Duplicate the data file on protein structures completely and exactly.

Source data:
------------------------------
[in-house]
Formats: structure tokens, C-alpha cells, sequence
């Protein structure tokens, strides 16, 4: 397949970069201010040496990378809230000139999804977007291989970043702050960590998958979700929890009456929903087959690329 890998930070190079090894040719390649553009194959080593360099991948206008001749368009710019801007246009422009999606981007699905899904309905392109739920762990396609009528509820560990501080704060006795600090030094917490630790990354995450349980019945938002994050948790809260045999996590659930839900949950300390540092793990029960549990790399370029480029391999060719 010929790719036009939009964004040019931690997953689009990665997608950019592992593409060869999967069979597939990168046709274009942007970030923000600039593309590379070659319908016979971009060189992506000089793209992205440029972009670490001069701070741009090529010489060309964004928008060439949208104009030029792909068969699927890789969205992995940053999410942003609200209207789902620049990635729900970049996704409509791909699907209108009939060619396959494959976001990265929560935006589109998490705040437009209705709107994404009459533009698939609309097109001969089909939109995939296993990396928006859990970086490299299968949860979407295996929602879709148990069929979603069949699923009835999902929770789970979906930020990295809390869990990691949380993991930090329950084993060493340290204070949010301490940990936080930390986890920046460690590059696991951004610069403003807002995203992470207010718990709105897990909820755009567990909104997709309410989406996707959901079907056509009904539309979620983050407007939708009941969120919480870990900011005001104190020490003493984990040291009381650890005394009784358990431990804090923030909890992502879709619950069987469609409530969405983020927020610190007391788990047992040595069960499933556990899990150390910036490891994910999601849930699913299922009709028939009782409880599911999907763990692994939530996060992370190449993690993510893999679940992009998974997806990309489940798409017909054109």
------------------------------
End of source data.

[in-house]
Formats: structure tokens, C-alpha cells, sequence
């Protein structure tokens, strides 16, 4: 397949970069201010040496990378809230000139999804977007291989970043702050960590998958979700929890009456929903087959690329 890998930070190079090894040719390649553009194959080593360099991948206008001749368009710019801007246009422009999606981007699905899904309905392109739920762990396609009528509820560990501080704060006795600090030094917490630790990354995450349980019945938002994050948790809260045999996590659930839900949950300390540092793990029960549990790399370029480029391999060719 010929790719036009939009964004040019931690997953689009990665997608950019592992593409060869999967069979597939990168046709274009942007970030923000600039593309590379070659319908016979971009060189992506000089793209992205440029972009670490001069701070741009090529010489060309964004928008060439949208104009030029792909068969699927890789969205992995940053999410942003609200209207789902620049990635729900970049996704409509791909699907209108009939060619396959494959976001990265929560935006589109998490705040437009209705709107994404009459533009698939609309097109001969089909939109995939296993990396928006859990970086490299299968949860979407295996929602879709148990069929979603069949699923009835999902929770789970979906930020990295809390869990990691949380993991930090329950084993060493340290204070949010301490940990936080930390986890920046460690590059696991951004610069403003807002995203992470207010718990709105897990909820755009567990909104997709309410989406996707959901079907056509009904539309979620983050407007939708009941969120919480870990900011005001104190020490003493984990040291009381650890005394009784358990431990804090923030909890992502879709619950069987469609409530969405983020927020610190007391788990047992040595069960499933556990899990150390910036490891994910999601849930699913299922009709028939009782409880599911999907763990692994939530996060992370190449993690993510893999679940992009998974997806990309489940798409017909054109």